The controversial Chevrolet Corvair was supposed to be the best new compact car on the market—instead, it became embroiled in scandal. In 1960, General Motors worked hard to create a new compact (for the time) that could compete with the Volkswagen Beetle and a host of imports that were flooding into the States. The Chevrolet Corvair was sleek, crisp, and compact—and, somehow, this economy car was fun to drive. The Corvair had a rear-mounted air-cooled six-cylinders that gave the car a low center of gravity and superb traction complemented by light steering and balanced brakes. In one sense, it drove like a Porsche but was priced like a Beetle. It should have been the perfect car. But in 1965, the Corvair was deemed “unsafe at any speed.”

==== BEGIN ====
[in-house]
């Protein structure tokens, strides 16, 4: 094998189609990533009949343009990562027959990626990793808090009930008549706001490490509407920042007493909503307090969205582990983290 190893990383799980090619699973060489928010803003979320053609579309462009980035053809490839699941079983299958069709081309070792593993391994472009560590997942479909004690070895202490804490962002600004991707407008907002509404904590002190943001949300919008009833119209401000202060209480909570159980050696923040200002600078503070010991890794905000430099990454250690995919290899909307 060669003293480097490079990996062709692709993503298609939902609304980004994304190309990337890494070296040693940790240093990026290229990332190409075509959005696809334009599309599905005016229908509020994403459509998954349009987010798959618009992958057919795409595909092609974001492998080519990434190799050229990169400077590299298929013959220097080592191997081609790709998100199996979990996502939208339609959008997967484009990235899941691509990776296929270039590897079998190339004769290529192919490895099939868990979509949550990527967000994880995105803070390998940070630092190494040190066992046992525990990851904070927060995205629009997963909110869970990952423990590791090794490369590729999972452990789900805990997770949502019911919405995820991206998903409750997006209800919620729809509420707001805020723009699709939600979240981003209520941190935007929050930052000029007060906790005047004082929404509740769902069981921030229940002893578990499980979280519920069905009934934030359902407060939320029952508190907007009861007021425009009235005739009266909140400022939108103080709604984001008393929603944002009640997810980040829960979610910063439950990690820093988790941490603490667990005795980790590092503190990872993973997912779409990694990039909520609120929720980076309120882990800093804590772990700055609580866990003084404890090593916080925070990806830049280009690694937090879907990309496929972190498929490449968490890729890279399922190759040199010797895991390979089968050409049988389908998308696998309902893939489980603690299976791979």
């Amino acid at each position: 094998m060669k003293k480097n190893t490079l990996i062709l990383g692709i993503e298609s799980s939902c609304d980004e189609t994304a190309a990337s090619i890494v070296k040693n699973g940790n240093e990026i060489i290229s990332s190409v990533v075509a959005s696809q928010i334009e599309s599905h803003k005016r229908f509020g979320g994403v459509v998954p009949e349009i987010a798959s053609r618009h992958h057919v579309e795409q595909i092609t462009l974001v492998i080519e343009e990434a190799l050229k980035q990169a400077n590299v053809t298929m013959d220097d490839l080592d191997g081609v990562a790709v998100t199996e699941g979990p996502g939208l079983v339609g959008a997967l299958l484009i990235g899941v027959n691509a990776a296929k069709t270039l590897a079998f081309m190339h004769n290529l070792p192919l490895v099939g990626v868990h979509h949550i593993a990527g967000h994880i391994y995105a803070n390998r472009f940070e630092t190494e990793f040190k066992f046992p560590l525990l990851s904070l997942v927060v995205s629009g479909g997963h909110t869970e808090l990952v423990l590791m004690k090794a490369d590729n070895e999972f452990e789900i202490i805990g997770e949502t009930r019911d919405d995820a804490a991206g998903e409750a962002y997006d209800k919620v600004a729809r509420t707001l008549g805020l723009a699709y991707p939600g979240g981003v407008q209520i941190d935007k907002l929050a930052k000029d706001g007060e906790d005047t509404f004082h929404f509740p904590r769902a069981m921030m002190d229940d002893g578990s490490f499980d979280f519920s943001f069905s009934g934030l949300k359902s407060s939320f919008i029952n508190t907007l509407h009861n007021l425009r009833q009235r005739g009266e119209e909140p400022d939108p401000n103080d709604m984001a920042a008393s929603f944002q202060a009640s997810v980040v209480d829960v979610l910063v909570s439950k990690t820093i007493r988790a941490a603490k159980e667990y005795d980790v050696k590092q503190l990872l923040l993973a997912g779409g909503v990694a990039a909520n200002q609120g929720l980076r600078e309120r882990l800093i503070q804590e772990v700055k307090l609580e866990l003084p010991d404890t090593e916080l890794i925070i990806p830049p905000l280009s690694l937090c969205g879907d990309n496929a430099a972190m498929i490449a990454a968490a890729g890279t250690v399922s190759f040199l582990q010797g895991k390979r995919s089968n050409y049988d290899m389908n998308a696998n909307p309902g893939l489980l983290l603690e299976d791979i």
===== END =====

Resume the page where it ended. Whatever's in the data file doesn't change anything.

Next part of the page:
In 1965, Ralph Nader published a groundbreaking book, “Unsafe At Any Speed,” that criticized the automotive industry for their terrible safety record. In just one chapter he discussed the Chevrolet Corvair and its fatal flaw: oversteer. The car’s delicate balance required that owners keep an eleven-pound pressure difference between their front and rear tires. When the tires were pumped to the same pressure—standard for inexperienced or inattentive drivers and gas station attendants—the car suffered from potentially dangerous oversteer. GM knew about the problem and saved six dollars per car when they chose not to make the anti-sway bar standard rather than an added option. The resulting scandal devastated sales, and the standard Corvair was removed from production in 1969 and continued to sell the sporty Corvair Monza. In 1971, the NHTSA tested an older model and found it was no more dangerous than other cars at the time—ironically, the NHTSA had been founded in part as a response to Ralph Nader. Others disagreed, including Lee Iacocca who felt that the Corvair was especially dangerous for unsuspecting drivers. We should also keep in mind that Nader wanted all cars to be safer—not just the Corvair. Either way, the wonky little car inspired a host of stylistic and engineering imitators, including BMW. The Corvair lives on in our hearts.